I read a lot. Newspapers, magazines, books, e-mails, brochures… I like to read so I frequently read just to read. But I also exert quite a bit of effort in trying to educate myself. So, since I am in business development and find marketing and sales topics interesting, I read a lot about marketing and sales.
I used to try and absorb most of what I read without giving it a critical enough eye to distuinguish new information from the theoretical, recycled, and reworded. One of my employers used a consultant for a while that writes. Years ago I might have accepted what he wrote as new information, and based on that acceptance I might have considered him a reliable source for marketing and sales ideas or strategies that actually work. However, looking back at the projects that the consultant led and taking the street level view (or customer perspective), I see now that what that consultant did was marketing and sales activities that impressed our owners and management. They were internally focused not focused at customers at all.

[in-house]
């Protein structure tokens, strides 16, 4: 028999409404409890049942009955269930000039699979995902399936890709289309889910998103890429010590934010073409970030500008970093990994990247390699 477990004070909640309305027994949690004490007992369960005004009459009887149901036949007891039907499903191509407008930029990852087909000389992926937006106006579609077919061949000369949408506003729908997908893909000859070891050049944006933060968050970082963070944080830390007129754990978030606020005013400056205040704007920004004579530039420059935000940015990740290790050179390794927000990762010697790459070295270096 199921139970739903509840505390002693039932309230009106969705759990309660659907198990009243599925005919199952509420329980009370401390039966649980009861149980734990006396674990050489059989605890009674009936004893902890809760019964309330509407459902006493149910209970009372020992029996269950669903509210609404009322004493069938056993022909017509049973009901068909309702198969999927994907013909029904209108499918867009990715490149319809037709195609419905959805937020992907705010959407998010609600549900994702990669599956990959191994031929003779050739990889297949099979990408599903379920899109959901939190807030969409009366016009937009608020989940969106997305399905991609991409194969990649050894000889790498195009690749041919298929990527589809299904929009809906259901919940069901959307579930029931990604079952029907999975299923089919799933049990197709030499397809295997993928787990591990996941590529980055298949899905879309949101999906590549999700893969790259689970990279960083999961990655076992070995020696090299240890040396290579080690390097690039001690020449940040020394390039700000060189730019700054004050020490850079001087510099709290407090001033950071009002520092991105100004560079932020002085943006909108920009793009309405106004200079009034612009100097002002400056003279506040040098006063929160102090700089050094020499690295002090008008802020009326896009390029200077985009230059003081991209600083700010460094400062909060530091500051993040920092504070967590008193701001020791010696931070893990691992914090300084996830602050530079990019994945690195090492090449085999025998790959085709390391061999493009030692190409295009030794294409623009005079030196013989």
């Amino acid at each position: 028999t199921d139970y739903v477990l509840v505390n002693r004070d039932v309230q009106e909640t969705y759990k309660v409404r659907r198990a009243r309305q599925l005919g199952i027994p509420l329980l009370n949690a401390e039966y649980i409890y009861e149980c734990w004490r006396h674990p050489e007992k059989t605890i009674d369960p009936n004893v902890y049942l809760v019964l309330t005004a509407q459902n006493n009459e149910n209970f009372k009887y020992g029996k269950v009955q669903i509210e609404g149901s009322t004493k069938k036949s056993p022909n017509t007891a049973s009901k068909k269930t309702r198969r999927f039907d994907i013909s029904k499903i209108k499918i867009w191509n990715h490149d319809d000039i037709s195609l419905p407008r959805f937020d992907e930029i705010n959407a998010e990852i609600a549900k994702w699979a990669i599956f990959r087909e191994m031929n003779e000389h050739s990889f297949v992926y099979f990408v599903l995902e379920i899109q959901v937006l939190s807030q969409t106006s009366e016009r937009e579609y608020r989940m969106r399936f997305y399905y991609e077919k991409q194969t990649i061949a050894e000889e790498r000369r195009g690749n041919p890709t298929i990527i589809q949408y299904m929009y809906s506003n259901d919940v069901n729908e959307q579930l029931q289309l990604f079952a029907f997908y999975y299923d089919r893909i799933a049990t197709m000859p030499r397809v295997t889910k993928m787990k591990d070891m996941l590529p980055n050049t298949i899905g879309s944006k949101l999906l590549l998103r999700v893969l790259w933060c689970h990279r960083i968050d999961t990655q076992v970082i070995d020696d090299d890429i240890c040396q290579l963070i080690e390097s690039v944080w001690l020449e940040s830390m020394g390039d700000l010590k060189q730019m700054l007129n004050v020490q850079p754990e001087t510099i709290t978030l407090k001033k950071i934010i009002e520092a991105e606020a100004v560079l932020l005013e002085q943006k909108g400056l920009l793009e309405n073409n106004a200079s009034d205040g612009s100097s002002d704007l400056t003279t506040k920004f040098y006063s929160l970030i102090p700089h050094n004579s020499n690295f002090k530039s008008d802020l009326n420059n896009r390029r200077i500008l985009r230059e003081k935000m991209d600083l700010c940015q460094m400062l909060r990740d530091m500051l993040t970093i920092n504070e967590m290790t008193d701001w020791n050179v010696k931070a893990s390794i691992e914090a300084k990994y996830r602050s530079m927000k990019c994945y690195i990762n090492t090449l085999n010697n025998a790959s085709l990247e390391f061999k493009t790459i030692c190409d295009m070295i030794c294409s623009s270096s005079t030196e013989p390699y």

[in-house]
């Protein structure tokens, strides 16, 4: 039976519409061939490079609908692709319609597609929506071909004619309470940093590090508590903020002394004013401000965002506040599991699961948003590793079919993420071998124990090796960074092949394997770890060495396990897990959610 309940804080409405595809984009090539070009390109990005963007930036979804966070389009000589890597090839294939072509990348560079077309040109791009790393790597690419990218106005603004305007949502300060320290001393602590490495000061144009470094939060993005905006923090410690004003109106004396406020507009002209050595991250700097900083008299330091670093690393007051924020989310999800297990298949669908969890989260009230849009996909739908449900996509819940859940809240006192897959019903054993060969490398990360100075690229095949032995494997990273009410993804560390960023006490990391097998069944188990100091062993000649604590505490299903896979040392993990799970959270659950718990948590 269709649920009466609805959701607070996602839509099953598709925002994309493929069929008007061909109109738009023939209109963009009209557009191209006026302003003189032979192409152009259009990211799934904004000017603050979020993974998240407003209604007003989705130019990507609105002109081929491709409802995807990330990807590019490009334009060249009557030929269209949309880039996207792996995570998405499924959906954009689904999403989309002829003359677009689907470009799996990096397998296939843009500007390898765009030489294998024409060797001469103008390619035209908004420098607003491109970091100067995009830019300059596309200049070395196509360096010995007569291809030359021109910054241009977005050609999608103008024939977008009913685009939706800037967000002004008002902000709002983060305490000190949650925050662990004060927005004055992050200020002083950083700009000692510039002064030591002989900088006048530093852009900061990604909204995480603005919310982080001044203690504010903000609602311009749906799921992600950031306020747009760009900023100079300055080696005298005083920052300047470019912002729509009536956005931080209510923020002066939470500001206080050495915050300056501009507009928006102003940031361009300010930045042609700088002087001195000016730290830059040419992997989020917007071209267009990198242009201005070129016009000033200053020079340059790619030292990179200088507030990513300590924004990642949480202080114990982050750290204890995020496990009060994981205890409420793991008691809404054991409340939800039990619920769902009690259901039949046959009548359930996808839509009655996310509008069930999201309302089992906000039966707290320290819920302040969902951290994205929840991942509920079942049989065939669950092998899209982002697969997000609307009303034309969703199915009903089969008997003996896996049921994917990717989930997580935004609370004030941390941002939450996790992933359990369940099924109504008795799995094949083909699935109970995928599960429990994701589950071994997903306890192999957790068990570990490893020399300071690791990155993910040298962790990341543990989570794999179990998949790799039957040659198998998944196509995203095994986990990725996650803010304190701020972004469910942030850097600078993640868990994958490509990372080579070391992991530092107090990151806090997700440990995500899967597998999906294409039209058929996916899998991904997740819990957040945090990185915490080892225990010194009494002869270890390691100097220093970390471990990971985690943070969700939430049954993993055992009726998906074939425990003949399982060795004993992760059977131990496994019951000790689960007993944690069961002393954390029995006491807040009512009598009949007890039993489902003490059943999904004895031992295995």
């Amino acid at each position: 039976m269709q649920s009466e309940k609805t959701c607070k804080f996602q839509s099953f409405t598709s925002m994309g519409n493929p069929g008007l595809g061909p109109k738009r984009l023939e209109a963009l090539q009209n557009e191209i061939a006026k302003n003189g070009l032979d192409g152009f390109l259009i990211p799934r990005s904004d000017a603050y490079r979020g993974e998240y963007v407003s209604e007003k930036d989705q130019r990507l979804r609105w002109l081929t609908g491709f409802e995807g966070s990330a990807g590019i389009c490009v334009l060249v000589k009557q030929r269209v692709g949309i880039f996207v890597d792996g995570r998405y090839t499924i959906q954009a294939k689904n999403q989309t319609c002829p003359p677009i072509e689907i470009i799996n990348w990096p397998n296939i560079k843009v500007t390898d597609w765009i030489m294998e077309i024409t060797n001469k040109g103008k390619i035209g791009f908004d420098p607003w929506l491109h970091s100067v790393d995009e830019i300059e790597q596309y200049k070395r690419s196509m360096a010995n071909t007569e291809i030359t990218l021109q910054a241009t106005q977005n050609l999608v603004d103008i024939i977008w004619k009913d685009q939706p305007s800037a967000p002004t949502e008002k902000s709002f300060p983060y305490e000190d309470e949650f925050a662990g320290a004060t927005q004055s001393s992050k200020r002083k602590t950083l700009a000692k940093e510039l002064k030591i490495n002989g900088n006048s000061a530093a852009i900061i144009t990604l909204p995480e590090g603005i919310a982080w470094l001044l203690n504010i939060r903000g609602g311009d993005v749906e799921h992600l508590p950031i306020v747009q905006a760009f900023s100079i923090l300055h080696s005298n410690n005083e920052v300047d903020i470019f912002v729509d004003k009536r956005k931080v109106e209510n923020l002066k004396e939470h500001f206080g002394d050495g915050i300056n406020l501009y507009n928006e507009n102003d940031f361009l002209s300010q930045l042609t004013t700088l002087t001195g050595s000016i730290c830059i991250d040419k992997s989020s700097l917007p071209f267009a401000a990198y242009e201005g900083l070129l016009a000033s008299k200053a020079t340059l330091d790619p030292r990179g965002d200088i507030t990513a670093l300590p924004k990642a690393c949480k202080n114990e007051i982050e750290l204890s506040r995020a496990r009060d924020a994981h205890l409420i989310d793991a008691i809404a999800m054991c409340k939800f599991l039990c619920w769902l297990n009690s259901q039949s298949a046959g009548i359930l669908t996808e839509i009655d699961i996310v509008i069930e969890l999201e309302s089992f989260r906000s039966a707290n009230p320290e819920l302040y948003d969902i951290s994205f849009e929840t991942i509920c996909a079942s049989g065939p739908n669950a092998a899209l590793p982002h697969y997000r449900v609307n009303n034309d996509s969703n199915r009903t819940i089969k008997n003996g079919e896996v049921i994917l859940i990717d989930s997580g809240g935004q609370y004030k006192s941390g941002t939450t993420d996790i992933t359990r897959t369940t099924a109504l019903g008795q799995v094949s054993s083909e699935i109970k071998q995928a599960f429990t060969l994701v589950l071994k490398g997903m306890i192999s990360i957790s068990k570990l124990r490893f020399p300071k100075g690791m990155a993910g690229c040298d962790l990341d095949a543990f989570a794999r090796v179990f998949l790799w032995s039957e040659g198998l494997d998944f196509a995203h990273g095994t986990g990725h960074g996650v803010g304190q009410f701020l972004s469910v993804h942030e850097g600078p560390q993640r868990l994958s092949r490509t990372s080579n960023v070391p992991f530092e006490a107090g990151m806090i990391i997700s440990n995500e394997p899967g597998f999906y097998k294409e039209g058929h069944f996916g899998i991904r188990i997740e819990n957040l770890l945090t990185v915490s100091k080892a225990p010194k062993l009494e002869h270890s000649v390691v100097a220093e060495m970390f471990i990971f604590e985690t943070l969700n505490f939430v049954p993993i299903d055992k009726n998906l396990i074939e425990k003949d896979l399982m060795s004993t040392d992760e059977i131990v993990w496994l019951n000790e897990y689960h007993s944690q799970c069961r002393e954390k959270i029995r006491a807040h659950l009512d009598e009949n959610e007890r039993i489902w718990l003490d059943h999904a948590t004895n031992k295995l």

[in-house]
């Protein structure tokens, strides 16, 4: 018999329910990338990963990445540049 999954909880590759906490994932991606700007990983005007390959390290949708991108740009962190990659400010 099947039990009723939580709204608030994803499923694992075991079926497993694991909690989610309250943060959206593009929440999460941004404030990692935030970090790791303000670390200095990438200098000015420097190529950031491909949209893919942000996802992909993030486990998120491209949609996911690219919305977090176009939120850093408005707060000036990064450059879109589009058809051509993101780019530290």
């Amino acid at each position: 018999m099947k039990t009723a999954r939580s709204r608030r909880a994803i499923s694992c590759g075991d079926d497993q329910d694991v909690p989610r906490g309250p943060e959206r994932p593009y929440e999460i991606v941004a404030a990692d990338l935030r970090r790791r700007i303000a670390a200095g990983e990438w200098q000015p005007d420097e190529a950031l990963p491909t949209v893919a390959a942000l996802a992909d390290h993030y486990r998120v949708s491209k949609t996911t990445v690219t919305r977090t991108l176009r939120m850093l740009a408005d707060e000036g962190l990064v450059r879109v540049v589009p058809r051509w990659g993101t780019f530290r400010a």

So what can you do if you are writing the check and want to make sure the latest new marketing activity added to your budget is actually customer fcused? Ask these two questions:
- How will this project/activity engage customers and serve their needs or build our relationship with them?
- How will this project/activity allow us to obtain and use information (or more and better information) from our customers?
These are the main questions in the Customer Focus category of the Baldrige criteria. The questions are equally effective in screening your actual work and in filtering what you read.